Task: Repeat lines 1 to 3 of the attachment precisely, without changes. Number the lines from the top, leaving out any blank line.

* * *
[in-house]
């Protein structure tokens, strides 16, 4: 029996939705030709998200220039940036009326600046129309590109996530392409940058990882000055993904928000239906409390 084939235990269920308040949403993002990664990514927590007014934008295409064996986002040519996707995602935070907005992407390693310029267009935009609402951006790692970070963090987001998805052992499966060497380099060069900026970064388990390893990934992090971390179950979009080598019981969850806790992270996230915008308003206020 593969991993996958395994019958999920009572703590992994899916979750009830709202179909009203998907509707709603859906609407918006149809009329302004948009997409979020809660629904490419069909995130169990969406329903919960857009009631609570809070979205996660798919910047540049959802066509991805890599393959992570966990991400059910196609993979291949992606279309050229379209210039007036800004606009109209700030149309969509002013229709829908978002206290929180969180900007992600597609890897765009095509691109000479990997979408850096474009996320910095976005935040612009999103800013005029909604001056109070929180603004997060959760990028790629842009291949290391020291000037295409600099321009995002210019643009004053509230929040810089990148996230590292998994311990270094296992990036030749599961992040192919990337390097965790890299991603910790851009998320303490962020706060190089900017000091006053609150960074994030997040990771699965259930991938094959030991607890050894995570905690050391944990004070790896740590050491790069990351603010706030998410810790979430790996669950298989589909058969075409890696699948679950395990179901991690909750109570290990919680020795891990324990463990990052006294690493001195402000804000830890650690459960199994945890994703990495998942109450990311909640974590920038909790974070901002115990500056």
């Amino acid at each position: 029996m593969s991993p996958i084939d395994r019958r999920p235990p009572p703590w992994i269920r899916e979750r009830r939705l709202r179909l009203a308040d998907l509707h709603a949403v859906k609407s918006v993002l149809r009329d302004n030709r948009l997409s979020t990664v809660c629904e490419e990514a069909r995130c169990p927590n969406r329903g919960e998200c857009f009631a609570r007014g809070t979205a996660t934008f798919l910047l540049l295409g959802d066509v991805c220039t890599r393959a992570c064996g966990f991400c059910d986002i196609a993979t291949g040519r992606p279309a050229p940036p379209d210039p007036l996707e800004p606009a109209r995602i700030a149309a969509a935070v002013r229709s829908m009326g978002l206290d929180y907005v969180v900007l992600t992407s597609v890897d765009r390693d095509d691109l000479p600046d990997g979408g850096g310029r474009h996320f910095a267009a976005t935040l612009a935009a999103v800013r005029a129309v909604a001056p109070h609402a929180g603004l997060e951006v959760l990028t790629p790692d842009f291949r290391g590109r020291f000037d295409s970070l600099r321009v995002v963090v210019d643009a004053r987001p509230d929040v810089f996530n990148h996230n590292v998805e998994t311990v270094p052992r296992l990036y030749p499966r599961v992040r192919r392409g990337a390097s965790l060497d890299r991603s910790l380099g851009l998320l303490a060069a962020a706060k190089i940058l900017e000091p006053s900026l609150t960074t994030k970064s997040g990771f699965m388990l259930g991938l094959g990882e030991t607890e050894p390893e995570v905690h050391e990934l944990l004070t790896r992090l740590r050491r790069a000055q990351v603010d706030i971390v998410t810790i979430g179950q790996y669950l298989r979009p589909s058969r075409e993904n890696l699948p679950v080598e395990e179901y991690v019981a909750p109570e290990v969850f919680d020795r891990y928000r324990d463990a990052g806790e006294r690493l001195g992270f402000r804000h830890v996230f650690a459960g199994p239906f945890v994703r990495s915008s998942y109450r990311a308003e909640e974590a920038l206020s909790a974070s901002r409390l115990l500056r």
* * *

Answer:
[in-house]
């Protein structure tokens, strides 16, 4: 029996939705030709998200220039940036009326600046129309590109996530392409940058990882000055993904928000239906409390 084939235990269920308040949403993002990664990514927590007014934008295409064996986002040519996707995602935070907005992407390693310029267009935009609402951006790692970070963090987001998805052992499966060497380099060069900026970064388990390893990934992090971390179950979009080598019981969850806790992270996230915008308003206020 593969991993996958395994019958999920009572703590992994899916979750009830709202179909009203998907509707709603859906609407918006149809009329302004948009997409979020809660629904490419069909995130169990969406329903919960857009009631609570809070979205996660798919910047540049959802066509991805890599393959992570966990991400059910196609993979291949992606279309050229379209210039007036800004606009109209700030149309969509002013229709829908978002206290929180969180900007992600597609890897765009095509691109000479990997979408850096474009996320910095976005935040612009999103800013005029909604001056109070929180603004997060959760990028790629842009291949290391020291000037295409600099321009995002210019643009004053509230929040810089990148996230590292998994311990270094296992990036030749599961992040192919990337390097965790890299991603910790851009998320303490962020706060190089900017000091006053609150960074994030997040990771699965259930991938094959030991607890050894995570905690050391944990004070790896740590050491790069990351603010706030998410810790979430790996669950298989589909058969075409890696699948679950395990179901991690909750109570290990919680020795891990324990463990990052006294690493001195402000804000830890650690459960199994945890994703990495998942109450990311909640974590920038909790974070901002115990500056």
């Amino acid at each position: 029996m593969s991993p996958i084939d395994r019958r999920p235990p009572p703590w992994i269920r899916e979750r009830r939705l709202r179909l009203a308040d998907l509707h709603a949403v859906k609407s918006v993002l149809r009329d302004n030709r948009l997409s979020t990664v809660c629904e490419e990514a069909r995130c169990p927590n969406r329903g919960e998200c857009f009631a609570r007014g809070t979205a996660t934008f798919l910047l540049l295409g959802d066509v991805c220039t890599r393959a992570c064996g966990f991400c059910d986002i196609a993979t291949g040519r992606p279309a050229p940036p379209d210039p007036l996707e800004p606009a109209r995602i700030a149309a969509a935070v002013r229709s829908m009326g978002l206290d929180y907005v969180v900007l992600t992407s597609v890897d765009r390693d095509d691109l000479p600046d990997g979408g850096g310029r474009h996320f910095a267009a976005t935040l612009a935009a999103v800013r005029a129309v909604a001056p109070h609402a929180g603004l997060e951006v959760l990028t790629p790692d842009f291949r290391g590109r020291f000037d295409s970070l600099r321009v995002v963090v210019d643009a004053r987001p509230d929040v810089f996530n990148h996230n590292v998805e998994t311990v270094p052992r296992l990036y030749p499966r599961v992040r192919r392409g990337a390097s965790l060497d890299r991603s910790l380099g851009l998320l303490a060069a962020a706060k190089i940058l900017e000091p006053s900026l609150t960074t994030k970064s997040g990771f699965m388990l259930g991938l094959g990882e030991t607890e050894p390893e995570v905690h050391e990934l944990l004070t790896r992090l740590r050491r790069a000055q990351v603010d706030i971390v998410t810790i979430g179950q790996y669950l298989r979009p589909s058969r075409e993904n890696l699948p679950v080598e395990e179901y991690v019981a909750p109570e290990v969850f919680d020795r891990y928000r324990d463990a990052g806790e006294r690493l001195g992270f402000r804000h830890v996230f650690a459960g199994p239906f945890v994703r990495s915008s998942y109450r990311a308003e909640e974590a920038l206020s909790a974070s901002r409390l115990l500056r």